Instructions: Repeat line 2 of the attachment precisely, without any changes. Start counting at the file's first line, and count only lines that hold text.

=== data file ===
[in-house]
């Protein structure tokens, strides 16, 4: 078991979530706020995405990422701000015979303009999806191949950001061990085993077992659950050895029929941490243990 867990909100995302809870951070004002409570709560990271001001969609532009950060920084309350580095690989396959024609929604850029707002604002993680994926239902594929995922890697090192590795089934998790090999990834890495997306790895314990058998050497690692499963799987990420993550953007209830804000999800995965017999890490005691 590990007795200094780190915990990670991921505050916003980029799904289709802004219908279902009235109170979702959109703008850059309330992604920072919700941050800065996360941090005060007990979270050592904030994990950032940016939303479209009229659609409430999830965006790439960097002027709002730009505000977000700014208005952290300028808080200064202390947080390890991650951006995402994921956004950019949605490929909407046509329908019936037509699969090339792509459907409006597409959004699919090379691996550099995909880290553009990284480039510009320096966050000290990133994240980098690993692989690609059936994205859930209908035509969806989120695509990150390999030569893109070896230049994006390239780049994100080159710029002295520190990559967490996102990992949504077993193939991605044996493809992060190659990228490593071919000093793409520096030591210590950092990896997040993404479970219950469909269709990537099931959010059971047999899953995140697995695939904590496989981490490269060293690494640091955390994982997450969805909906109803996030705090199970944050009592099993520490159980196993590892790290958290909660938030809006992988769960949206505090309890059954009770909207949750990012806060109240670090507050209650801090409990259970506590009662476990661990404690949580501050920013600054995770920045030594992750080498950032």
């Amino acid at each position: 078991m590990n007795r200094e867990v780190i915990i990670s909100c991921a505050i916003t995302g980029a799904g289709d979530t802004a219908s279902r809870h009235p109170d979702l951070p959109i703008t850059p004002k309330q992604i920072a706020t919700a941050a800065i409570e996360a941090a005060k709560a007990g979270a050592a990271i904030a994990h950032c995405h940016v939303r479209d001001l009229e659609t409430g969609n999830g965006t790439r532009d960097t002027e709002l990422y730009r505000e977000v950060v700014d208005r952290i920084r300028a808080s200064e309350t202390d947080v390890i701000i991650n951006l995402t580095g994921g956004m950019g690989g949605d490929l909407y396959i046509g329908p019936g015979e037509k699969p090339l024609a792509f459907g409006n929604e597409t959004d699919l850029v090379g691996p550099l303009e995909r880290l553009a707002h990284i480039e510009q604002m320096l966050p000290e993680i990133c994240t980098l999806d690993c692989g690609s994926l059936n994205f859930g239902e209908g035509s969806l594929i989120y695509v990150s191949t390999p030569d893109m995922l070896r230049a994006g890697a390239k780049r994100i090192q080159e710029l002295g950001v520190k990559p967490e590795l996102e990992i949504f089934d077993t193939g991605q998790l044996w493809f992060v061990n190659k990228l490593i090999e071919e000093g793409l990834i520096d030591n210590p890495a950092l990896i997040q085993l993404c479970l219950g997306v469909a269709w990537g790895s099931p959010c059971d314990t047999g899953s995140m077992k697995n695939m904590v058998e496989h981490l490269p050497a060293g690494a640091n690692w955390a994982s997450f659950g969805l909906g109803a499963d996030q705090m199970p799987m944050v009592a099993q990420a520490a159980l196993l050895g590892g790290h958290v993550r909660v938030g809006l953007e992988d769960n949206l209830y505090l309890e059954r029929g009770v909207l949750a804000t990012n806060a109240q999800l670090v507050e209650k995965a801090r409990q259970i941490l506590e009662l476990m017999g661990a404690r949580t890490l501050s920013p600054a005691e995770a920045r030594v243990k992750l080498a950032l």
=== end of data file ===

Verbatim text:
């Protein structure tokens, strides 16, 4: 078991979530706020995405990422701000015979303009999806191949950001061990085993077992659950050895029929941490243990 867990909100995302809870951070004002409570709560990271001001969609532009950060920084309350580095690989396959024609929604850029707002604002993680994926239902594929995922890697090192590795089934998790090999990834890495997306790895314990058998050497690692499963799987990420993550953007209830804000999800995965017999890490005691 590990007795200094780190915990990670991921505050916003980029799904289709802004219908279902009235109170979702959109703008850059309330992604920072919700941050800065996360941090005060007990979270050592904030994990950032940016939303479209009229659609409430999830965006790439960097002027709002730009505000977000700014208005952290300028808080200064202390947080390890991650951006995402994921956004950019949605490929909407046509329908019936037509699969090339792509459907409006597409959004699919090379691996550099995909880290553009990284480039510009320096966050000290990133994240980098690993692989690609059936994205859930209908035509969806989120695509990150390999030569893109070896230049994006390239780049994100080159710029002295520190990559967490996102990992949504077993193939991605044996493809992060190659990228490593071919000093793409520096030591210590950092990896997040993404479970219950469909269709990537099931959010059971047999899953995140697995695939904590496989981490490269060293690494640091955390994982997450969805909906109803996030705090199970944050009592099993520490159980196993590892790290958290909660938030809006992988769960949206505090309890059954009770909207949750990012806060109240670090507050209650801090409990259970506590009662476990661990404690949580501050920013600054995770920045030594992750080498950032």